First HPL Tournament Chapter II: Anthology of Abominations
Our plucky band of six have sailed at last into the uncharted waters writhing beneath the jagged coast which delineates the end of the first Lovecraft themed chess tournament presented here on chess.com. Each have faced many trials and triumphs as their wits were measured against the teeming forces of cosmic entropy... and several were found wanting. Their various exploits are too numerous (and some are too painful) to be recorded here, so I have chosen a selection of positions and movesets that I hope will further titillate and astonish any readers I have not yet alienated with my verbose (and I hope at least vaguely Lovecraftian) pseudo-lecturing. This chapter contains some actual analysis and explanation of what ideas the players may have been working with in the various moves and positions, so I hope that any with the tenacity to read further will find this chapter a bit more informative and readable than the last. I have decided to include no less than 3 examples, all of which I have named after stories by Lovecraft and other mythos contributors. The titles are meant to be ironic or are chosen because they reflect some thematic idea used in the game the positions are taken from. Some of the articles contain an artificial bias towards the color of the pieces (both "for" and "against" them each in turn, as it transpires). Please realize that this is used only to continue the "mankind vs mythos" theme, and does not represent any personal preference towards either side of the battles waged on the board.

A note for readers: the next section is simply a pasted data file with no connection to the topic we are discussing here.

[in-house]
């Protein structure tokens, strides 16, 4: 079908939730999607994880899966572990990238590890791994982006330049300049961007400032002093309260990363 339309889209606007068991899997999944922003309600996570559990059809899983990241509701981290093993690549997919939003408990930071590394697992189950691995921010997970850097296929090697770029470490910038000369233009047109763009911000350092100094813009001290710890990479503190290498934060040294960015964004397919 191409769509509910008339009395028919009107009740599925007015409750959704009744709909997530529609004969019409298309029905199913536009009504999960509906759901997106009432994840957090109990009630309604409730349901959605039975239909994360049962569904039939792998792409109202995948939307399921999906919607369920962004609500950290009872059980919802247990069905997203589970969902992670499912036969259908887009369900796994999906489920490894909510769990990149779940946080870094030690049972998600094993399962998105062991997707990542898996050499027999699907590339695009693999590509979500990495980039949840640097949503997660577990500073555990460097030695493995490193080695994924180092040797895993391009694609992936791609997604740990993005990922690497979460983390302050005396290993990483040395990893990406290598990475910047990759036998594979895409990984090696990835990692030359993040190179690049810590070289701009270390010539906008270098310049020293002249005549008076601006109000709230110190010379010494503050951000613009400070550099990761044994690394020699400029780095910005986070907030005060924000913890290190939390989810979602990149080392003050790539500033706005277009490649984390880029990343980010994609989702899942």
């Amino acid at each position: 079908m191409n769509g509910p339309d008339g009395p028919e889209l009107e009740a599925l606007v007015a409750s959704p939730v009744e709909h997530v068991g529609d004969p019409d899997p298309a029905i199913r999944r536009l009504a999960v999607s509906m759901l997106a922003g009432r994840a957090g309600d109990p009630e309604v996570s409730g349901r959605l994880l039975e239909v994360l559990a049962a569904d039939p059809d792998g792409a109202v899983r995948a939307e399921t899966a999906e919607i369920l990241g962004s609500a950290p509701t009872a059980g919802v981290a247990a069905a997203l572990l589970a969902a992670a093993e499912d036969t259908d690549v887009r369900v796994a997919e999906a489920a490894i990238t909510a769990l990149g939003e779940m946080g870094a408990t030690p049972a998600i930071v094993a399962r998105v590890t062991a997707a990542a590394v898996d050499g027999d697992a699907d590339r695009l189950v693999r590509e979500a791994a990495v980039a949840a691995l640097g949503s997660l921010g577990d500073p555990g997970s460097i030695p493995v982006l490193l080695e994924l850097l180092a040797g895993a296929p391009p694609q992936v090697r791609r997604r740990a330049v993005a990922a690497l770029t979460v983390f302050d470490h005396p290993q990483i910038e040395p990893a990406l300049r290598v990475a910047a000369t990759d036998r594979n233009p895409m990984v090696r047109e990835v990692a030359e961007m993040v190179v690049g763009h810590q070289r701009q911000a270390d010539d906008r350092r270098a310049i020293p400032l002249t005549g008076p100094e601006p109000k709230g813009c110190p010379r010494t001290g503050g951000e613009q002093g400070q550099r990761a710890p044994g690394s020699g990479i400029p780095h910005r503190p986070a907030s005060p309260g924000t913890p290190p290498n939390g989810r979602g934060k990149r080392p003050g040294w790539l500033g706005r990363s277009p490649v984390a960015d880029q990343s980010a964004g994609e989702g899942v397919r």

A final note before we begin, these tales are not for the squeamish, the timid, or the overanalytical. The H.P.L. chess tournament is not about great chess. It's not about good chess. Heck, it's not even about mediocre chess! This record was penned (some say in human blood) to examine the horrific, the shocking, the suicidal and the foolhardy sides of the game. The effect is intended to be more entertaining than educational, whether this succeeds or not is a matter best left to posterity. Any and all comments are invited, with the understanding that general etiquette and respect for the players and games shown be applied. Prepare yourselves now, for a few brief glimpses into the clandestine and unnatural world that is: The First Howard Phillip Lovecraft Chess Tournament! And know despair!